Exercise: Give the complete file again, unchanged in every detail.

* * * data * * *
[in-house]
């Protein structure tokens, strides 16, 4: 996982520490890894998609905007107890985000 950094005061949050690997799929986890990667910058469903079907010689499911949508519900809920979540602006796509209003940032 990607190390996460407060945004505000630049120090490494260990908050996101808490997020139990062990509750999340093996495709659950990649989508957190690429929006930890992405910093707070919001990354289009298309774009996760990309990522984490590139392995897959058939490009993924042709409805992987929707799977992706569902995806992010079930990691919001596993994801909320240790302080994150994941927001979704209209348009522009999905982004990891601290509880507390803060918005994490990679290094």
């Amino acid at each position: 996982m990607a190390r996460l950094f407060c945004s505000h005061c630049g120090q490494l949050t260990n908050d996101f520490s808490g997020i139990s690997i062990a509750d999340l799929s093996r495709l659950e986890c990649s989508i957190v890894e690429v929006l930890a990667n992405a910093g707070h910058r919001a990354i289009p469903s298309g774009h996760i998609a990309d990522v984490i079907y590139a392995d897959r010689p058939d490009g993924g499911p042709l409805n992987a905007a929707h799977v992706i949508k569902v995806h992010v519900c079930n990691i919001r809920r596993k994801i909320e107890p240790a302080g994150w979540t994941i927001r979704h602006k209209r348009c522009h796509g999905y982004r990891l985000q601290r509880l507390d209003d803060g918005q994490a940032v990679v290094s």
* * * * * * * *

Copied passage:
[in-house]
């Protein structure tokens, strides 16, 4: 996982520490890894998609905007107890985000 950094005061949050690997799929986890990667910058469903079907010689499911949508519900809920979540602006796509209003940032 990607190390996460407060945004505000630049120090490494260990908050996101808490997020139990062990509750999340093996495709659950990649989508957190690429929006930890992405910093707070919001990354289009298309774009996760990309990522984490590139392995897959058939490009993924042709409805992987929707799977992706569902995806992010079930990691919001596993994801909320240790302080994150994941927001979704209209348009522009999905982004990891601290509880507390803060918005994490990679290094």
């Amino acid at each position: 996982m990607a190390r996460l950094f407060c945004s505000h005061c630049g120090q490494l949050t260990n908050d996101f520490s808490g997020i139990s690997i062990a509750d999340l799929s093996r495709l659950e986890c990649s989508i957190v890894e690429v929006l930890a990667n992405a910093g707070h910058r919001a990354i289009p469903s298309g774009h996760i998609a990309d990522v984490i079907y590139a392995d897959r010689p058939d490009g993924g499911p042709l409805n992987a905007a929707h799977v992706i949508k569902v995806h992010v519900c079930n990691i919001r809920r596993k994801i909320e107890p240790a302080g994150w979540t994941i927001r979704h602006k209209r348009c522009h796509g999905y982004r990891l985000q601290r509880l507390d209003d803060g918005q994490a940032v990679v290094s």